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Copyright Policy

This policy applies to the ownership of copyrights in works invented or created by Colgate students, staff, and faculty.

"Faculty" includes academic, library, and athletic faculty using university funds, facilities, or other resources. The Committee on Intellectual Property oversees these policies.

I. Ownership

Faculty discuss textbook written by Colgate University faculty members Traditional Academic Works
Colgate University has historically waived any copyright interest it may legally have to traditional academic works created by faculty. Examples include class notes and syllabi, books and articles, works of fiction and nonfiction, poems and dramatic works, musical and choreographic works, pictorial, graphic, and sculptural works, computer programs and educational software, but not online courses for credit.

Colgate University has also waived any copyright interest it may legally have to works created by students. Examples include materials produced for a class assignment or honors theses.

This policy, shared by most other colleges and universities, recognizes a long-standing tradition of encouraging scholarship and innovation in teaching. Although technological advances have changed the media in which ideas may be fixed, Colgate’s fundamental policy with regard to such works remains one in which copyright ownership shall be held by the individual(s) who create(s) the work subject to the provisions of Section II.

II. Exceptions


Institutional works (or works made for hire)
The university shall own intellectual property rights in institutional works, such as those produced in service activities, except as provided in prior written agreements. This includes works created by non-faculty employees (either staff or student employees) within the scope of their employment. However, this does not include traditional academic works created by non-faculty employees under the supervision of a faculty member in his or her research or teaching projects. In this case the faculty member would usually retain copyright ownership, unless the university can claim ownership rights under exception II.C. The university shall also own intellectual property rights in works created by faculty members made pursuant to a specific direction or assigned task other than normal teaching or research activities.
Patentable works
Colgate’s Patent Policy will apply to encoded works or computer software where the work is developed in the normal course of the relationship between an employee and the university and where the encoded work is patentable, even if the work could also be copyrighted.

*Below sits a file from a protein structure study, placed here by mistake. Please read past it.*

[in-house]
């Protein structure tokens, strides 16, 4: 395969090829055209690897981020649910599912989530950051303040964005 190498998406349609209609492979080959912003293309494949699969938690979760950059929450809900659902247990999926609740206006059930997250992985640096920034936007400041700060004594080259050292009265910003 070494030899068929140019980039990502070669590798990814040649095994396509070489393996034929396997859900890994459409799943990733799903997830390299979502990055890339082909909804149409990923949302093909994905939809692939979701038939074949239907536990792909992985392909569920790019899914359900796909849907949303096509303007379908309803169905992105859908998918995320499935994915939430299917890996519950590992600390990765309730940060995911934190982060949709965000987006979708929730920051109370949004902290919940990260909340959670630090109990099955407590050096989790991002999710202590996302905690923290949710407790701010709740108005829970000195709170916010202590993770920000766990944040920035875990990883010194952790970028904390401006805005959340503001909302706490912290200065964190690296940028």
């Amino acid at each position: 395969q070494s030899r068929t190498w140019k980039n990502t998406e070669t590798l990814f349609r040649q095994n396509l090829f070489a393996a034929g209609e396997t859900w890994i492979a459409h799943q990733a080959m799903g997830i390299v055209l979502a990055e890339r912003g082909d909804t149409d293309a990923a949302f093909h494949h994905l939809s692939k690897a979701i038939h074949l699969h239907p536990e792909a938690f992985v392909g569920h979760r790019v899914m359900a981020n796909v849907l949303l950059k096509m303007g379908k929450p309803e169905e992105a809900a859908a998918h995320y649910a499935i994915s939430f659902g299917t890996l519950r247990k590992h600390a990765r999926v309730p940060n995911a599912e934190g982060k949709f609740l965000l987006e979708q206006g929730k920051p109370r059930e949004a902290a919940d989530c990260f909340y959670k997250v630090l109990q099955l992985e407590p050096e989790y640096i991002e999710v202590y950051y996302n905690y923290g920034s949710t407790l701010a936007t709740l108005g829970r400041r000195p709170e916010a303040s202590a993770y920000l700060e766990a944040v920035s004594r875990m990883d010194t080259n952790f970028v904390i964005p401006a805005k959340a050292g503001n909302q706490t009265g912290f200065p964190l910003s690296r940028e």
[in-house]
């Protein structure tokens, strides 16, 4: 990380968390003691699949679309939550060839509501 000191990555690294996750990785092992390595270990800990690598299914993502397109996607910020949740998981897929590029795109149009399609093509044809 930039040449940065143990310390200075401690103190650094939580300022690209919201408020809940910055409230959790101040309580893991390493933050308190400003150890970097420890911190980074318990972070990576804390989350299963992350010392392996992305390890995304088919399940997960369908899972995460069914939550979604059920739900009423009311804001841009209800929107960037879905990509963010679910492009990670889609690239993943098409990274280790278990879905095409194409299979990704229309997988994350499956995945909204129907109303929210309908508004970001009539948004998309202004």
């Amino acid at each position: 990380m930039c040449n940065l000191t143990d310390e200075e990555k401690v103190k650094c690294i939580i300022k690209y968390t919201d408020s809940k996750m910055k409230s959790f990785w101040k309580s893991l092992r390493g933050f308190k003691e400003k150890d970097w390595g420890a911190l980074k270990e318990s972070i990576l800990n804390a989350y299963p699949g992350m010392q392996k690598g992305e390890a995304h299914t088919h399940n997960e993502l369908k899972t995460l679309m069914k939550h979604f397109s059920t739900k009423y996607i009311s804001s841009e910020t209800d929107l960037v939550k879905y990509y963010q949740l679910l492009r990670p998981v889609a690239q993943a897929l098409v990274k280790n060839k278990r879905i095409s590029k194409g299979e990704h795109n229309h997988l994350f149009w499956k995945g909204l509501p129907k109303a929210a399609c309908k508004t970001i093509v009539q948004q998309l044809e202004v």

University-sponsored materials
Colgate shall own intellectual property rights when it provides substantial and specific support to a project or when substantial use is made of university resources. The following conditions provide a useful guide:

  1. Routine support available to all faculty will not generate university claims of ownership. A traditional academic work will not be treated as “made for hire” merely because it is created with university resources, facilities, or materials of the sort traditionally and commonly made available to faculty members. Examples of routine support include office or laboratory space, secretarial services, divisional travel grants, and access to generally available computer facilities and support.

  2. Similarly, nearly routine support available to selected faculty will not normally generate university claims of ownership. Examples of nearly routine support include sabbatical leaves, start-up funds at the time of hire, discretionary grants, student wage grants, major grants, Picker fellowships, senior faculty leaves and other grants from the Faculty Research Council or the Faculty Development Council.

  3. Routine support available to all students will not generate university claims of ownership. Examples of routine support include student laboratory space and access to generally available computer facilities and support.

  4. Colgate will share ownership of the copyright with the author(s) when it funds specific projects with substantial grants of money or resources other than those listed above. Prior to the project commencing there should be an agreement signed by the principal parties describing the specific expected copyrightable project and how the copyright for that product is to be shared.
Third-party agreements
Works created in agreement with or under the sponsorship of a third party will be governed by the agreement with the third party. The Provost and Financial Vice President & Treasurer must approve any agreement with a third party that requires the substantial use of Colgate resources.


Colgate reserves the right, in consultation with the Committee on Intellectual Property, to amend and clarify these conditions.

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